My granddaughters, ages four and six are a pair of sprites. The four year old, in particular, celebrates her life with glee and exuberance, richly perceptive of the world around her. Spontaneously, she at times puts on a funny and engaging performance; she is keen and alive with life-discovering excitement. Creating herself and understanding the world by her play in social interactions— she is delightful to be with!
Sitting at home after a visit with these children, I started to wonder about play. What is it? So, for the past few weeks I’ve been reading everything time allotted on play. I find that play takes me outside of time, a free imagination suspending time.
Play is the way to learn, and for that matter, to do therapy. Some educators see that when the imaginative world of play is not alive in learning, one is most likely to follow what other people think, and not learn to think independently and creatively.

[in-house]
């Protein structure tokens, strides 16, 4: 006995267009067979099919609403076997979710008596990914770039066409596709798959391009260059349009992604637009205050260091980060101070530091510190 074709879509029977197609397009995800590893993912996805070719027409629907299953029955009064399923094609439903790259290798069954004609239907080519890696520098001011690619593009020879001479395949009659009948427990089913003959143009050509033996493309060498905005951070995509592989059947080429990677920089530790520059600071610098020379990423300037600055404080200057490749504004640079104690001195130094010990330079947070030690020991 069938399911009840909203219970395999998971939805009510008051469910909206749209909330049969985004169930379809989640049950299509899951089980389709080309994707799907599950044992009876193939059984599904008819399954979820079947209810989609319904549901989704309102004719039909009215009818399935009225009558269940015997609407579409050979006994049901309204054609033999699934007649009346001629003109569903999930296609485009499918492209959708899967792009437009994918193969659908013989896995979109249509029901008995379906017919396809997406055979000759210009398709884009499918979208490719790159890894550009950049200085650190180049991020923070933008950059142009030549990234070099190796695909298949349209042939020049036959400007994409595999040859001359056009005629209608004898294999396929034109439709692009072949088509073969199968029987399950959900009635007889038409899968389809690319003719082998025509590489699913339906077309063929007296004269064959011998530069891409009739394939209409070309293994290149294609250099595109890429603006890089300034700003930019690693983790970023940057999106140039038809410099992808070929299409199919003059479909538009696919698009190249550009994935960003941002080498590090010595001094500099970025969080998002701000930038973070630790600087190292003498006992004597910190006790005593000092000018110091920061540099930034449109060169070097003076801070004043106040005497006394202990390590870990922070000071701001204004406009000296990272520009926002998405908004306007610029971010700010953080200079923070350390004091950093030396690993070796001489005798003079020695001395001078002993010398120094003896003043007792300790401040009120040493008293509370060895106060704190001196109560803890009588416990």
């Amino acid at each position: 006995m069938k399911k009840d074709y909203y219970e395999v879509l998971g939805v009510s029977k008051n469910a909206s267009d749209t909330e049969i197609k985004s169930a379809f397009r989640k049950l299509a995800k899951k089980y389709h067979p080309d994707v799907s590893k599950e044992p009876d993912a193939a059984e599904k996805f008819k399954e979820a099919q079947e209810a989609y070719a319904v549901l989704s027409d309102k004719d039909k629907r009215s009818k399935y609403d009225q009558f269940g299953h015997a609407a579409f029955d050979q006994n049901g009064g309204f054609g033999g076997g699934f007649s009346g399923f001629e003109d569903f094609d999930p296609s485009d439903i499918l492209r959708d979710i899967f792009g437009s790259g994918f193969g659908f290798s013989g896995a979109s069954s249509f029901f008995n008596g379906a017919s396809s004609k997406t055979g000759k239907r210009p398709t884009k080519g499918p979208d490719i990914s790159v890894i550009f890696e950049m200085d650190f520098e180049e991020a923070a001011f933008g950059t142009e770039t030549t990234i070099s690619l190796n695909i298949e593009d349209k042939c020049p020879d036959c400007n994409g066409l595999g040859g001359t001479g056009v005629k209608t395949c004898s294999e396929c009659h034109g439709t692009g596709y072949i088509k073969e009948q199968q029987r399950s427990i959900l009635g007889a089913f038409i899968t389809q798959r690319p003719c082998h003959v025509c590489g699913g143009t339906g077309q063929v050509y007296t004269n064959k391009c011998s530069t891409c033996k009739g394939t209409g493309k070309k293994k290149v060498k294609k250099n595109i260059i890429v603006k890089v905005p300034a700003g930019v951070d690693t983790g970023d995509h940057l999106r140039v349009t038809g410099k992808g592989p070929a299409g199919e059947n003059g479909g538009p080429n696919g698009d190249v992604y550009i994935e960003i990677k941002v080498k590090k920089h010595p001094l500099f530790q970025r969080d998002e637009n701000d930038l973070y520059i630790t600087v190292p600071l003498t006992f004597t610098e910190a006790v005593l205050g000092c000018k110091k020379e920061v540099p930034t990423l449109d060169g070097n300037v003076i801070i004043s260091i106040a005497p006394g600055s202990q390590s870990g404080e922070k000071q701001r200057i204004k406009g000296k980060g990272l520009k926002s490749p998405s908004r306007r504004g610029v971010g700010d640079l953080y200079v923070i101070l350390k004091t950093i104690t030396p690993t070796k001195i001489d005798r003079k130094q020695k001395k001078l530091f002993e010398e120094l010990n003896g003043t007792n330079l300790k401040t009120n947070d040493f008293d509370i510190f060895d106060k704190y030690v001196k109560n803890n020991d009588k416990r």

Psychoanalytic therapy involves play in the patient’s free play of associations which opens up lost and closed pathways within the self, and the therapist’s thinking is a free play of associations and reflection and the therapeutic relationship is special kind of play between therapist and patient. Play loosens the tightness of the ordered world and creates possibilities.
In small and big ways play fosters the development of culture. Huizinga, a 20th century historian and cultural theorist, suggested that culture is itself play.
The animal world as well as pre-human aspects of being human know play as a release from the realities of life and death into the sheer joy of play. Lest we forget, play is also just imaginative, spontaneous excitement. In such play, identity is suspended, and the living being sets itself free.
I am going to write a few more blog entries continuing to keep in play the question, “What is play